I know what you mean. I cannot read Arabic, but I have read a book about the styles and themes of the Quran, and it truly is extraordinary in its power to describe and the intensity and power behind it, not to mention the utter beauty of it.
The reason why I think Islam has a difficult time tolerating criticism of it is because of its absolute and adamantine doctrines. The more absolute the claims of a religion are, the more vulnerable it is to criticism, because it has to defend those absolutist claims on a weak basis. It is known according to mainstream Islamic tradition, for instance, that Muhammad proposed to a six year old girl when he was in his early fifties and he had sexual intercourse with her (Aisha) when she was nine years old. And mainstream orthodox Muslims know that, but at the same time they have very strong emotional attachments to the prophet Muhammad, so of course once this fact for instance is brought to light their insecurities are going to manifest themselves in the form of rage and even violence.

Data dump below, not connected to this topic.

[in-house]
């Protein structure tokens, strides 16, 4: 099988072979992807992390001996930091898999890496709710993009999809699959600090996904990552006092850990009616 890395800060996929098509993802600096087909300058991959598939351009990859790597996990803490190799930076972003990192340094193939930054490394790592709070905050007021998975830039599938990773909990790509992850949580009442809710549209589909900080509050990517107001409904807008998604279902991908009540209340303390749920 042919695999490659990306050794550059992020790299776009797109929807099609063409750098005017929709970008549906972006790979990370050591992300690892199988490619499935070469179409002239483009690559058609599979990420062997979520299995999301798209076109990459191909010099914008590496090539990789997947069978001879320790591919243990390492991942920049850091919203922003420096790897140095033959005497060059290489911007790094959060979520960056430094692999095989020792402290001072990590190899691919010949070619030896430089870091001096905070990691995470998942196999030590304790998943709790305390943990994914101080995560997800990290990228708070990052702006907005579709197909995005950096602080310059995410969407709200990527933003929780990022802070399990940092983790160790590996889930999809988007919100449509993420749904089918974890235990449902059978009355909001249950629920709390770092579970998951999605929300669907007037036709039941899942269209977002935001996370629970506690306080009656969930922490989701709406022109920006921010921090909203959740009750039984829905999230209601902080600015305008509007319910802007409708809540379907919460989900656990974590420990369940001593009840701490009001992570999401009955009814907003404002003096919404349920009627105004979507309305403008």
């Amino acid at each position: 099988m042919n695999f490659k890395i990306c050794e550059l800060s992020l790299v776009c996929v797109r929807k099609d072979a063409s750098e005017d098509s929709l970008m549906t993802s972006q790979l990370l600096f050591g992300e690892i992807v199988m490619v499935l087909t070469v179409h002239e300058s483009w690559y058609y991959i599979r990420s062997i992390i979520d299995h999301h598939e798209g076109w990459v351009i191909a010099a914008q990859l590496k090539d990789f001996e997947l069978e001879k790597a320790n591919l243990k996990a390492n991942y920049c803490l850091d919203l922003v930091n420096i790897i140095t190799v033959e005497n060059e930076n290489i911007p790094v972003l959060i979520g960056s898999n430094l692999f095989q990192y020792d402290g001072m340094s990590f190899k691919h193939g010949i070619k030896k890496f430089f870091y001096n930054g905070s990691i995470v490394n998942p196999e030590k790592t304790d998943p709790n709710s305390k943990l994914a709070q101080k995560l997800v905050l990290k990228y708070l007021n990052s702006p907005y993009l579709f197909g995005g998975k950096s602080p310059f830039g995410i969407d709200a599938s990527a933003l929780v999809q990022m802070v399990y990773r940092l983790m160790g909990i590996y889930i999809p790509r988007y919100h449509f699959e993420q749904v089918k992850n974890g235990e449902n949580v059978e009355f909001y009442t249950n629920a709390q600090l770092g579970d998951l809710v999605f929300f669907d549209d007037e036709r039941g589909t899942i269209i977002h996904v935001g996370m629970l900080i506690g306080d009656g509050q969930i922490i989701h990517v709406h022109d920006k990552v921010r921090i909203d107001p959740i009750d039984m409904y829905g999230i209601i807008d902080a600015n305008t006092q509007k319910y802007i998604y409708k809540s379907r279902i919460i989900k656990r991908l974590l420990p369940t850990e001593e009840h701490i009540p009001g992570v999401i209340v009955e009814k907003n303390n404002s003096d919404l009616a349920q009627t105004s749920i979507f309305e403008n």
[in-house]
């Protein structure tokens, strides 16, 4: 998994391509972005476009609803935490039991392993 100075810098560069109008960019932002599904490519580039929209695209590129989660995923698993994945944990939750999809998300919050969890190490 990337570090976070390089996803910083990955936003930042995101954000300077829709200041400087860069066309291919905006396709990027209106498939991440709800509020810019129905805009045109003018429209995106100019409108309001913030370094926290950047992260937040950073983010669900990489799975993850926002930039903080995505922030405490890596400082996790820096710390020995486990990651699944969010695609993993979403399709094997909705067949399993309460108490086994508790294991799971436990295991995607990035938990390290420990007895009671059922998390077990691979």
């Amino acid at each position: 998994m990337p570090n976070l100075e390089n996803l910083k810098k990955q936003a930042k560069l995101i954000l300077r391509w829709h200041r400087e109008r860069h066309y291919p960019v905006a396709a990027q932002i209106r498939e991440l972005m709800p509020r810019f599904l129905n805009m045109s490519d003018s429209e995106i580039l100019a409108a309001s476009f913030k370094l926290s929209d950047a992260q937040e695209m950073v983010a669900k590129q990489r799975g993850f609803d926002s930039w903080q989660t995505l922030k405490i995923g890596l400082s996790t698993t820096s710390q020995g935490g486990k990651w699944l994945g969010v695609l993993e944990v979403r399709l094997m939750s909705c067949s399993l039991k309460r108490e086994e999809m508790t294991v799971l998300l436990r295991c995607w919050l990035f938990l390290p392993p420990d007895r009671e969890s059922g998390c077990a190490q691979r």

Back to the first point of my response, there are certain problems with automatically considering the Quran divine because of its extraordinary linguistic qualities. One is the presence of unscientific verses in the Quran, such as the embryological verses for instance. Another problem is the moral flaws present in many Quranic verses, such as the verses which can bring about a proclivity of anti-Semitism in the Muslim, etc. Another verse noted for its moral flaw is the verse condoning marriages to pre-pubescent females.
I, and I am saying this as an ex-Muslim myself, believe that the Quran needs to be placed in its proper historical context in order for it to be studied and thus critically analyzed. Once we do that, we can penetrate the secrets of this powerful book, and unlock its very heart.